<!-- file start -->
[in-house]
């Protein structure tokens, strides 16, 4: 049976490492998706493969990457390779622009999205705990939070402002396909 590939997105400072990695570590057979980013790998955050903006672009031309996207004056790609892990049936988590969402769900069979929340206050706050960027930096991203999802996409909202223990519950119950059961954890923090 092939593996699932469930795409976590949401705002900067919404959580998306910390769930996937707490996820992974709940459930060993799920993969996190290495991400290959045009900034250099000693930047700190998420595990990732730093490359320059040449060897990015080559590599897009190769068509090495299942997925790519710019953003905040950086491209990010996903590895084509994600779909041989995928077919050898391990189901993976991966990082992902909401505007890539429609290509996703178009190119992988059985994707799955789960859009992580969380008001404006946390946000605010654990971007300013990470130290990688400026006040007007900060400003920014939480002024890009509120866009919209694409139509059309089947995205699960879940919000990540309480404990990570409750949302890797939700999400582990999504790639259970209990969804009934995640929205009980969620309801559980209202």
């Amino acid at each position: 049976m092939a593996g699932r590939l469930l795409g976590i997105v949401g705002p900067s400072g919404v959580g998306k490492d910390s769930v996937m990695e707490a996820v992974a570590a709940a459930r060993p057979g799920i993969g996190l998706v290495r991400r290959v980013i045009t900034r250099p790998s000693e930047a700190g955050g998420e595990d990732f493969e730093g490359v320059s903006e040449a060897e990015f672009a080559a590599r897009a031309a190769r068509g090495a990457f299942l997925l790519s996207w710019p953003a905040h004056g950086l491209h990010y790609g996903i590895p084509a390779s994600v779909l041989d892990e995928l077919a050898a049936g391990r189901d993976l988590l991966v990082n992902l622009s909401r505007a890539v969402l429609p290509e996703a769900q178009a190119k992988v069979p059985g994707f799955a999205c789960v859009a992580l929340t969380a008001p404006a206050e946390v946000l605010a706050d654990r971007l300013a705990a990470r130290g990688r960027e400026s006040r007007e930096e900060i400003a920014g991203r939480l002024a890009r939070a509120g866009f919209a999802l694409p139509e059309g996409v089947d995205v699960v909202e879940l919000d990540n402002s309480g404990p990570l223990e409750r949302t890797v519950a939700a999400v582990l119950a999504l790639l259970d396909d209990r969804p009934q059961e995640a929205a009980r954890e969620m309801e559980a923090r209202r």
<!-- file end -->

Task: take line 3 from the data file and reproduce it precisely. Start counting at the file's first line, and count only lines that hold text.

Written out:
């Amino acid at each position: 049976m092939a593996g699932r590939l469930l795409g976590i997105v949401g705002p900067s400072g919404v959580g998306k490492d910390s769930v996937m990695e707490a996820v992974a570590a709940a459930r060993p057979g799920i993969g996190l998706v290495r991400r290959v980013i045009t900034r250099p790998s000693e930047a700190g955050g998420e595990d990732f493969e730093g490359v320059s903006e040449a060897e990015f672009a080559a590599r897009a031309a190769r068509g090495a990457f299942l997925l790519s996207w710019p953003a905040h004056g950086l491209h990010y790609g996903i590895p084509a390779s994600v779909l041989d892990e995928l077919a050898a049936g391990r189901d993976l988590l991966v990082n992902l622009s909401r505007a890539v969402l429609p290509e996703a769900q178009a190119k992988v069979p059985g994707f799955a999205c789960v859009a992580l929340t969380a008001p404006a206050e946390v946000l605010a706050d654990r971007l300013a705990a990470r130290g990688r960027e400026s006040r007007e930096e900060i400003a920014g991203r939480l002024a890009r939070a509120g866009f919209a999802l694409p139509e059309g996409v089947d995205v699960v909202e879940l919000d990540n402002s309480g404990p990570l223990e409750r949302t890797v519950a939700a999400v582990l119950a999504l790639l259970d396909d209990r969804p009934q059961e995640a929205a009980r954890e969620m309801e559980a923090r209202r």